Virtually every morning, Mika Brzezinski and Joe Scarborough vociferously reject the notion that they're in the tank for Donald Trump. And it's true that in word and print they can occasionally be critical of him. But on today's Morning Joe, Mika came up with an odd defense to the assertion that Trump often lies: "He's not just blurting out outright lies--he's kind of making people think in some ways." Um, okay.
Mika's odd formulation came in response to the allegation by guest Evelyn Farkas, a former Obama Defense Department official with expertise on Russia, who has a current Politico piece suggesting that Trump and Putin are "two liars separated at birth." On the show, Farkas claimed that with Trump "there is sort of lie after lie" to the point she considers him "dangerous for democracy." That prompted Mika's response that he ain't lying, he's making us think.
DONALD TRUMP: And I like [Putin] because he called me a genius and said Trump is the real new leader, Trump should be the leader, he's a total genius, and it got out in the paper. So he called me a genius.
MIKA BRZEZINSKI: Joining us now former DOD official and former executive director of the WMD Commission, Dr. Evelyn Farkas. could you tell testify director of the wmd commission Dr. Evelyn Farkas. She's a nonresident senior fellow at the Atlantic Council and her latest piece in Politico asks whether Trump and Putin are two liars separated at birth, and Evelyn you write in part this: "among the many dangers of Donald Trump is that he will make the United States 'great' again in exactly the way that the GOP front-runner’s one-time admirer, Vladimir Putin, claims he is making Russia 'great' again . . . rump, in his own way, is seeking to turn the United States into a post-factual society analogous to Putin’s Russia. He makes claims that are false, doubles down on them when challenged and seems to care not a whit for video or documentary evidence that proves him wrong."
So you're saying you are a little concerned about the foreign policy side of things here.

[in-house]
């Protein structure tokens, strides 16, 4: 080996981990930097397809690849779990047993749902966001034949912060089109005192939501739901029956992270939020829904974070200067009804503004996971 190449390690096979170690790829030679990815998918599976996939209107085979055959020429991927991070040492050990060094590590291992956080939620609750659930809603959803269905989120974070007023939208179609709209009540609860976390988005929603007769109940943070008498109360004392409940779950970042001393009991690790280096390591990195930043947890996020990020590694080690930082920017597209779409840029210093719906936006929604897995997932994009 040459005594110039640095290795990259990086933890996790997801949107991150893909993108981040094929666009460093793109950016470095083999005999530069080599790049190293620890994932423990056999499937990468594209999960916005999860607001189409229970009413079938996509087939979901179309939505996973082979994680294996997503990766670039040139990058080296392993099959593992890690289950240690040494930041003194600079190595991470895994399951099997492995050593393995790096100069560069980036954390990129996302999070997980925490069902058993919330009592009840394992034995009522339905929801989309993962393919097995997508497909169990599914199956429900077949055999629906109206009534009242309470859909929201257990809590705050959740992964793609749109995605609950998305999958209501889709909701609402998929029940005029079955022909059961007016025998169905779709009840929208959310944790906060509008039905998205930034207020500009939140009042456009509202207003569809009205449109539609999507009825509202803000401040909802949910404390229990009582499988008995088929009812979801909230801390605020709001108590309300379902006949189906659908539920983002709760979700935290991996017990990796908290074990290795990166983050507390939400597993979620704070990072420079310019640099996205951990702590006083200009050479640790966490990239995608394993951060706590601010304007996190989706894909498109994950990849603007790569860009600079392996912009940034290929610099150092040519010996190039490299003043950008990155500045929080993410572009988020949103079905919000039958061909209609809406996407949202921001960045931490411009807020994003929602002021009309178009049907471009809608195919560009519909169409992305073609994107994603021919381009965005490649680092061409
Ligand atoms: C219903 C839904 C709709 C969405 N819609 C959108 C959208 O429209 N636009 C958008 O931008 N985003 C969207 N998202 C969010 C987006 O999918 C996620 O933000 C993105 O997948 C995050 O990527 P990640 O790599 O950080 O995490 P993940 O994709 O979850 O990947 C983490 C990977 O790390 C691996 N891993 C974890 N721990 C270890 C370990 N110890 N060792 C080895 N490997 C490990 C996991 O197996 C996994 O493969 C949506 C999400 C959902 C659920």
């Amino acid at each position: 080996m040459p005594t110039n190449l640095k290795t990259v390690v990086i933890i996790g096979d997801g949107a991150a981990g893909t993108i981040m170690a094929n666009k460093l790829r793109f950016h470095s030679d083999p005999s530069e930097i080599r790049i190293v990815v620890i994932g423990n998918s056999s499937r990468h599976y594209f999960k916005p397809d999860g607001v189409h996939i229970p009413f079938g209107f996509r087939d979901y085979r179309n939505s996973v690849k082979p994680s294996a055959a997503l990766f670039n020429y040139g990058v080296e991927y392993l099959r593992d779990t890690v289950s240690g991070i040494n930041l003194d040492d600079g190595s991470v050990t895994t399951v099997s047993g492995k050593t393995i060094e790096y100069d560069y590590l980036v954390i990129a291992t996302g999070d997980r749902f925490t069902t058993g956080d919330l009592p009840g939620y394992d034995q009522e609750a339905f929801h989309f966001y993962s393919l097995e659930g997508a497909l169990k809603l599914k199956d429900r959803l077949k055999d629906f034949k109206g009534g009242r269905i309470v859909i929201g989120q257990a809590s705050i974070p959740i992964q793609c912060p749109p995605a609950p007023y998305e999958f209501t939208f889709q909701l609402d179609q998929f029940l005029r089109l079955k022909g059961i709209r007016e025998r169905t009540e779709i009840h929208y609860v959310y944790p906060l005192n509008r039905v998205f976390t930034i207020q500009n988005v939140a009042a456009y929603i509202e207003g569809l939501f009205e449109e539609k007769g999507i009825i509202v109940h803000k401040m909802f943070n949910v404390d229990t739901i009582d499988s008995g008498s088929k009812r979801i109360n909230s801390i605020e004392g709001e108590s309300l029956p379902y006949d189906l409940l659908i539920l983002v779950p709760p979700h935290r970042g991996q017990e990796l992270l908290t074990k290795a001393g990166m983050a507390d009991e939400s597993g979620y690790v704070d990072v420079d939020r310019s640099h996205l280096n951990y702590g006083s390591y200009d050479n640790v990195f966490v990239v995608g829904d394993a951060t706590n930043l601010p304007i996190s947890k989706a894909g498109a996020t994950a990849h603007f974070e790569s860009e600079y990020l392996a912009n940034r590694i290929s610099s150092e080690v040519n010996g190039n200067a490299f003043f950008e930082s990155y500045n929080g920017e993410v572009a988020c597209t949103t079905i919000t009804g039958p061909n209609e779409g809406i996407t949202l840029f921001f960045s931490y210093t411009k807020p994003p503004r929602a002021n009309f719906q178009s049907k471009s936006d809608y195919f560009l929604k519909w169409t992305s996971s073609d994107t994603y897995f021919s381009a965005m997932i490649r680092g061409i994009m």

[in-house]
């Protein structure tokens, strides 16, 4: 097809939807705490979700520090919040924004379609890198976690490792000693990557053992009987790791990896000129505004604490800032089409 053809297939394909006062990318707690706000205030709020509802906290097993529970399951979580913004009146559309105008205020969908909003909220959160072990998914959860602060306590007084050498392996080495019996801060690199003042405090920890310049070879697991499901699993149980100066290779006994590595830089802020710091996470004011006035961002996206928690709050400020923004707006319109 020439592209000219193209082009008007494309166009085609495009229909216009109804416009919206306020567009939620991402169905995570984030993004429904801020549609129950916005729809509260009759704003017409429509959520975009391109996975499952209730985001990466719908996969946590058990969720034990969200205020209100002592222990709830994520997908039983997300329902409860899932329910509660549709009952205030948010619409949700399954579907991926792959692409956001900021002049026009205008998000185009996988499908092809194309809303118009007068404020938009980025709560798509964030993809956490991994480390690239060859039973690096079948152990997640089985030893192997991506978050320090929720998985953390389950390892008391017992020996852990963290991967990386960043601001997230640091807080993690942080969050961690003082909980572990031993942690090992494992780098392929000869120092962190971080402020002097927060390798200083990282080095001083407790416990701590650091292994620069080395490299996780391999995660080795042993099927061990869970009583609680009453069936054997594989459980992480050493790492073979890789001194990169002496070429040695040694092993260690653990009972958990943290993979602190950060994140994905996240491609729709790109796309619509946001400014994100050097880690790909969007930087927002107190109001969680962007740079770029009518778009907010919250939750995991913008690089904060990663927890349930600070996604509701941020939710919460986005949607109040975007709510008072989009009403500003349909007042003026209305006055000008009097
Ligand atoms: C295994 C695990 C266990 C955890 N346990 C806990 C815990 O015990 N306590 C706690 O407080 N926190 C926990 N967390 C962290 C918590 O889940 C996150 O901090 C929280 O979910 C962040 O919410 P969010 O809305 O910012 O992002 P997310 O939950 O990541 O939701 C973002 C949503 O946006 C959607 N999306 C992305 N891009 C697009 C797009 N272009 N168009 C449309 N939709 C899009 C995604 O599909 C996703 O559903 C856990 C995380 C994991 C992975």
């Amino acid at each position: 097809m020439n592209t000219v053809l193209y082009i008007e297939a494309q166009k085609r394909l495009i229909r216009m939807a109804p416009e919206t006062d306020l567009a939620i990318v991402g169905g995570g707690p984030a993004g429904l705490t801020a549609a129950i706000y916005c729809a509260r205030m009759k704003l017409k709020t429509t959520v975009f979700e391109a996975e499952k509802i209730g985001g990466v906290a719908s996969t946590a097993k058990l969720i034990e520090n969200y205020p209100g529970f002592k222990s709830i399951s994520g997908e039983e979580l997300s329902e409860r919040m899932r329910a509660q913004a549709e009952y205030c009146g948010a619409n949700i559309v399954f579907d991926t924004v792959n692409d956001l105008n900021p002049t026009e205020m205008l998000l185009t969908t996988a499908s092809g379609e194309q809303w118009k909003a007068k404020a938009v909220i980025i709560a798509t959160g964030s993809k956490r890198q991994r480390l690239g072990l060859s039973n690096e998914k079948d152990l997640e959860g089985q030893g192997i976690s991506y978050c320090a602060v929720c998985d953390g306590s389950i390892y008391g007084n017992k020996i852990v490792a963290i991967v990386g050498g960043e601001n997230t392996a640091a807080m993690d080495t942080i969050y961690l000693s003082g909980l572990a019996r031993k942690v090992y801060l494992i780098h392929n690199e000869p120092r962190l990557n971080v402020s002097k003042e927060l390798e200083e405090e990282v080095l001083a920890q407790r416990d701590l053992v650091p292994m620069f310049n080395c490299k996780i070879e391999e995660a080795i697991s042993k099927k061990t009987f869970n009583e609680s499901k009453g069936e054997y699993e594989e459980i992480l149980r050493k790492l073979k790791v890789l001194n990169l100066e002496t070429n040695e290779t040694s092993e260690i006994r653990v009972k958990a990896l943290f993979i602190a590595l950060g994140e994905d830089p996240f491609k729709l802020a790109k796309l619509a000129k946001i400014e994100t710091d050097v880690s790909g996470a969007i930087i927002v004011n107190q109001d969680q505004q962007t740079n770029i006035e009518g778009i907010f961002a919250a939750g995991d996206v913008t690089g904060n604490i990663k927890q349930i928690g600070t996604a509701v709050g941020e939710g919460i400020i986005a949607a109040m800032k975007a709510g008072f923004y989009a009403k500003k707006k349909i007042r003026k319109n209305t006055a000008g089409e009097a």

EVELYN FARKAS: I'm a little concerned about the truth and I think it's kind of rich because, you know, this morning you also had clips about Donald Trump calling Cruz, you know, lyin' Ted and, I mean, over and over again we've seen trump just say things that were not true, including this last trip where he calls Putin a cookie, which is kind of interesting. Where he says that Putin said this, this and this about me. Actually, Putin said he was bright, or something like that. That's as far as he went, he did not endorse him for the presidency.
MIKA: He exaggerated.
FARKAS: He exaggerated. There is sort of lie after lie and the problem I think -- so my bottom line is I think the reason that Trump is actually dangerous for democracy in the way that Putin is is that you have enough lies add up and it becomes such an overwhelming task for you guys in the journalism courier field to counter all these lies. After a while -- and he insists that the lies are true, even in face of documentary evidence, even in the face of the video, for example, of his campaign manager grabbing the journalist, he said oh, that didn't happen, right? So even in the face of actual evidence he persists with the lies.
MIKA: But there are always issues that there's something in the middle. Haven't you noticed that? I mean, even the super PAC issue, you can say it's a lie, but you all know it happens. In the Lewandowski situation the reporter was not thrown toward the ground almost. I mean, it wasn't a violent interaction and some even argue whether it looked like an assault or kind of a mistake that was trumped up by the reporter. I'm just saying. Like it's always somewhere in the middle. He's not just blurting out outright lies--he's kind of making people think in some ways.